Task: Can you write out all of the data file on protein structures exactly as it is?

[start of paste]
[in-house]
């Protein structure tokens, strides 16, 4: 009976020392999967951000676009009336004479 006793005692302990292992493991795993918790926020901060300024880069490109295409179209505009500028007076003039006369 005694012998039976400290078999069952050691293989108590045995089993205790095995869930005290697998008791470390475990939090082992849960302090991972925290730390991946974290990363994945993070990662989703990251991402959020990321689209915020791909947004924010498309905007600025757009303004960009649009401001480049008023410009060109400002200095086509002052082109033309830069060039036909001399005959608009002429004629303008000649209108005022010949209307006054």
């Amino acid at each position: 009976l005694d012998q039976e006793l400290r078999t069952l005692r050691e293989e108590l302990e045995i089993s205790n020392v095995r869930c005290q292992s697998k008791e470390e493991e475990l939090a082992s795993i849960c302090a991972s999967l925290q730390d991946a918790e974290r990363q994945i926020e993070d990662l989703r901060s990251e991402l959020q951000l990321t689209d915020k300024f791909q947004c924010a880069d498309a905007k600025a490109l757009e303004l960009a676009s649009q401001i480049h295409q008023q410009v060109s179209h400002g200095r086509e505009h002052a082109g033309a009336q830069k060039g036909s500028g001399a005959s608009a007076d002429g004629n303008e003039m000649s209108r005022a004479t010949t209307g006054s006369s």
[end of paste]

[in-house]
């Protein structure tokens, strides 16, 4: 009976020392999967951000676009009336004479 006793005692302990292992493991795993918790926020901060300024880069490109295409179209505009500028007076003039006369 005694012998039976400290078999069952050691293989108590045995089993205790095995869930005290697998008791470390475990939090082992849960302090991972925290730390991946974290990363994945993070990662989703990251991402959020990321689209915020791909947004924010498309905007600025757009303004960009649009401001480049008023410009060109400002200095086509002052082109033309830069060039036909001399005959608009002429004629303008000649209108005022010949209307006054």
């Amino acid at each position: 009976l005694d012998q039976e006793l400290r078999t069952l005692r050691e293989e108590l302990e045995i089993s205790n020392v095995r869930c005290q292992s697998k008791e470390e493991e475990l939090a082992s795993i849960c302090a991972s999967l925290q730390d991946a918790e974290r990363q994945i926020e993070d990662l989703r901060s990251e991402l959020q951000l990321t689209d915020k300024f791909q947004c924010a880069d498309a905007k600025a490109l757009e303004l960009a676009s649009q401001i480049h295409q008023q410009v060109s179209h400002g200095r086509e505009h002052a082109g033309a009336q830069k060039g036909s500028g001399a005959s608009a007076d002429g004629n303008e003039m000649s209108r005022a004479t010949t209307g006054s006369s």